Published  Sep 1, 2009
Sep 1, 2009

By Fred S. Marino, AIA, Principal/Architect at Design Collective

Featured In College Planning & Management

Public and private institutions have observed the upward trend in funding for BSL-3 facilities and research.  Many have begun developing small BSL-3 facilities alongside their BSL-2 facilities, with plans for future conversion of BSL-2 labs to additional BSL-3 cleanroom suites as they secure funding to expand their research at that level.  These institutions are seeking design and infrastructure that will provide the flexibility for cost-effective future conversion with the least disruption to ongoing research in adjacent labs.  Here are some key space planning, mechanical/electrical/plumbing (MEP), and architectural requirements that must be considered to meet this goal.

Space Planning
Effective space planning is essential for ensuring that BSL-2 labs, once converted to BSL-3 containment rooms, can efficiently be incorporated into the growing BSL-3 facility.  Adjacency is the key.  For example, consider a layout that provides a central BSL-3 service corridor with shower-in facilities at the entrance, access to each of the BSL-3 suites along the length of the corridor, and shower-out facilities at the end of the corridor.

Similarly, locate BSL-2 labs along a service corridor that continues on the other side of a wall that is free of risers and conduit, with shower-out facilities at the far end of that second corridor. When the time comes to convert and incorporate these into the BSL-3 facility, the end-wall can easily or simply be opened and the existing entrance to the BSL-2 labs closed and sealed.

All utilities feeding the labs should be accessible from the ceiling above the service corridor to allow maintenance to be performed without entering cleanroom suites.

MEP Requirements
Although maintenance of negative air pressure in BSL-2 labs is already a critical issue in the sizing and design of the mechanical system, it goes without saying that it is of paramount importance in a BSL-3 suite.  The mechanical system must be sized to ensure that there will be sufficient air supply volume to maintain negative air pressure in the BSL-3 suites. Although it is not typically required for BSL-2 labs, by installing air supply ducts and diffusers at the ceiling and returns and the floor level, you can plan ahead for the requirements of BSL-3 suites.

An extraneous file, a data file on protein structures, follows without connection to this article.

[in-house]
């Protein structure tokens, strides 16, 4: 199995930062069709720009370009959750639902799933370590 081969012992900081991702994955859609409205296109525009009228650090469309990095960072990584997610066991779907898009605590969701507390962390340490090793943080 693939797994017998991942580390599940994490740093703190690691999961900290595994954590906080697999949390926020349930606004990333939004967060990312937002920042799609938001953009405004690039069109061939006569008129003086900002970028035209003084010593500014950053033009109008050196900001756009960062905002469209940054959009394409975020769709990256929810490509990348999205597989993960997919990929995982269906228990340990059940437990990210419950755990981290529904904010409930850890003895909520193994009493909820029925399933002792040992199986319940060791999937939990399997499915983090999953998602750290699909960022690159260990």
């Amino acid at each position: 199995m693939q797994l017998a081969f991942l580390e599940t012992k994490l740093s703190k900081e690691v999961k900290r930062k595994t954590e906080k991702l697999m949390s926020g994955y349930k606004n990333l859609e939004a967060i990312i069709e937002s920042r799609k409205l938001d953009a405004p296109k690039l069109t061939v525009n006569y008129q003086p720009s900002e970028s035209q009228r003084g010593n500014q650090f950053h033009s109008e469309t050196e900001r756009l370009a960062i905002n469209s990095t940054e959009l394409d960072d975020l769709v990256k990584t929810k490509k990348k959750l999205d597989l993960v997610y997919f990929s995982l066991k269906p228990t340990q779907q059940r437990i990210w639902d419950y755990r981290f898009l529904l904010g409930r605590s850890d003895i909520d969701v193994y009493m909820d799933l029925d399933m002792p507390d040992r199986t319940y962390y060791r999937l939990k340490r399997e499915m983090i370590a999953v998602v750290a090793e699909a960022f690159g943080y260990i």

Similarly, plan ahead for anticipated size of biosafety cabinets in future BSL-3 suites. For example, say that existing BSL-2 labs require 4-ft. fume hoods.  If the owner anticipates replacing these with 6-ft. biosafety cabinet during the conversion, these will require additional capacity in the mechanical system. Moreover, unlike fume-hood exaust, biosafety-cabinet exhaust cannot be filtered and then recirculated into the BSL-3 suite.

In addition, you can prepare for future BSL-3 requirements by specifying molded, cast electrical black-boxes, electrical outlets, and lighting fixtures now, rather than simple punched boxes. The additional expense today is much lower than the cost of tearing out and replacing these fixtures in the future.

Architectural Requirements
BSL-2 facility walls are typically constructed of gypsum board. This will suffice for future BSL-3 providing that they are free of cracks and crevices and finished with a hard, nonporous, washable coating, such as epoxy paint.

Similarly, ceilings must be seamless and finished with hard, non-porous materials.  The suspended acoustic tile ceilings that typically are used in BSL-2 facilities are not acceptable at the BSL-3 level.

Although some designers recommend coved junctions between walls and ceilings, this may not be necessary if junctions are properly taped and sealed.

Floors must be covered with a durable, seamless material. BSL-3 suites will require heat-welded vinyl flooring with a cove base. Junctions between flooring and walls, and between flooring, fixed cabinets, and equipment, should be coved.  BSL-2 suites can be retrofitted with seamless flooring and a cove base at the time of conversion, especially if suites are furnished with moveable casework with umbilical attachments to ceiling outlets. However, it is cheaper (in terms of life cycle cost), easier, and faster to do it now. Select case-work constructed of nonporous, durable materials.

Metal doors, preferably gasketed, with smooth hardware sealed at the junction with the doors, will allow for reuse and savings down the road.

Change Is Certain
Building in the flexibility for future conversion of BSL-2 to BSL-3 facilities comes at a price: probably double the cost of building BSL-2 labs. However, preparing for the conversion today – in today’s dollars – will certainly be faster, less costly, and less disruptive than a top-to-bottom renovation in a few years.  Many owners are taking this calculated risk for the opportunity to remain on the leading edge of biomedical research.


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